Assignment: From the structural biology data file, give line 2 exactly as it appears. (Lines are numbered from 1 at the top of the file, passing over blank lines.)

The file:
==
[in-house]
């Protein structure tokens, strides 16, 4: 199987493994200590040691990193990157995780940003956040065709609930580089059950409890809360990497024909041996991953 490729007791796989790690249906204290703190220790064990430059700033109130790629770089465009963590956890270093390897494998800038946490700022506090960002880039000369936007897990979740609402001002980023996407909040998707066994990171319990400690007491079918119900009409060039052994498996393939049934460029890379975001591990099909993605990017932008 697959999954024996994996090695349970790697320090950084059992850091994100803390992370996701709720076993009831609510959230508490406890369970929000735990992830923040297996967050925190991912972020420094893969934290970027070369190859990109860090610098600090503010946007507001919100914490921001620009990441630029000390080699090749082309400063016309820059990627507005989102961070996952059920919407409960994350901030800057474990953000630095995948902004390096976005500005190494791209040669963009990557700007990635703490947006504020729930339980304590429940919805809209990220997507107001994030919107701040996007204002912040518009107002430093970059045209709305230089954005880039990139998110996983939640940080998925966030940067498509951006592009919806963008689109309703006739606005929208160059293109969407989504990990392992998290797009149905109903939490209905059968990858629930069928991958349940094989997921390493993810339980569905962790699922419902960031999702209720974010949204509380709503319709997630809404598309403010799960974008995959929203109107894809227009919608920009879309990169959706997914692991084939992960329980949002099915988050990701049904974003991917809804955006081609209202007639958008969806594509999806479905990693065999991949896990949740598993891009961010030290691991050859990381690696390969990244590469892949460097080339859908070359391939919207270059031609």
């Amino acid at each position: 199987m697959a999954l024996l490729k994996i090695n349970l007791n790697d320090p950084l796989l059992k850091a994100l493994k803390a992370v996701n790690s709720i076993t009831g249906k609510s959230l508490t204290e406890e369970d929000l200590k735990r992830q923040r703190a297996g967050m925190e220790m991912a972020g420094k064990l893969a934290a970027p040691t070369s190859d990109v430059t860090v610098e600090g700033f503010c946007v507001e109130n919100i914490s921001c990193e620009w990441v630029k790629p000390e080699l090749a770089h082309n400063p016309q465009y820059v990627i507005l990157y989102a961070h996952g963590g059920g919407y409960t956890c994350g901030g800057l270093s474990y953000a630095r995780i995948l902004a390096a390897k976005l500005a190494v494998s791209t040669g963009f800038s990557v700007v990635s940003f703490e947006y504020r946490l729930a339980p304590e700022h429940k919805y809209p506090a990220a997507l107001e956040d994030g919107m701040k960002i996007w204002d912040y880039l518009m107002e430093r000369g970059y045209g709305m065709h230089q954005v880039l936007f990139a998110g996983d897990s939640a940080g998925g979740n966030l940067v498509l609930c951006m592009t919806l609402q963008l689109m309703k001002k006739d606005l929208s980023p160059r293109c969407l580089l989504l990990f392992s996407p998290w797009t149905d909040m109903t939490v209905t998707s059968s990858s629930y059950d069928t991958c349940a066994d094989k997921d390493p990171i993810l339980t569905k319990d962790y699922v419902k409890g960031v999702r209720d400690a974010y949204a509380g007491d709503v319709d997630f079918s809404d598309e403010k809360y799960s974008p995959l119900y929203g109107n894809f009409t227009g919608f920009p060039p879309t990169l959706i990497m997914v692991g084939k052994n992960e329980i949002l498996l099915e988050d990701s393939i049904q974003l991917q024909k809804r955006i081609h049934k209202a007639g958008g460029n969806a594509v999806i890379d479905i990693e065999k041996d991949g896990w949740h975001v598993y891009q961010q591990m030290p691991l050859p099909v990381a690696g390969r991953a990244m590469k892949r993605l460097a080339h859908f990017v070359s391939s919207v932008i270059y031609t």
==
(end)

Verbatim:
């Protein structure tokens, strides 16, 4: 199987493994200590040691990193990157995780940003956040065709609930580089059950409890809360990497024909041996991953 490729007791796989790690249906204290703190220790064990430059700033109130790629770089465009963590956890270093390897494998800038946490700022506090960002880039000369936007897990979740609402001002980023996407909040998707066994990171319990400690007491079918119900009409060039052994498996393939049934460029890379975001591990099909993605990017932008 697959999954024996994996090695349970790697320090950084059992850091994100803390992370996701709720076993009831609510959230508490406890369970929000735990992830923040297996967050925190991912972020420094893969934290970027070369190859990109860090610098600090503010946007507001919100914490921001620009990441630029000390080699090749082309400063016309820059990627507005989102961070996952059920919407409960994350901030800057474990953000630095995948902004390096976005500005190494791209040669963009990557700007990635703490947006504020729930339980304590429940919805809209990220997507107001994030919107701040996007204002912040518009107002430093970059045209709305230089954005880039990139998110996983939640940080998925966030940067498509951006592009919806963008689109309703006739606005929208160059293109969407989504990990392992998290797009149905109903939490209905059968990858629930069928991958349940094989997921390493993810339980569905962790699922419902960031999702209720974010949204509380709503319709997630809404598309403010799960974008995959929203109107894809227009919608920009879309990169959706997914692991084939992960329980949002099915988050990701049904974003991917809804955006081609209202007639958008969806594509999806479905990693065999991949896990949740598993891009961010030290691991050859990381690696390969990244590469892949460097080339859908070359391939919207270059031609």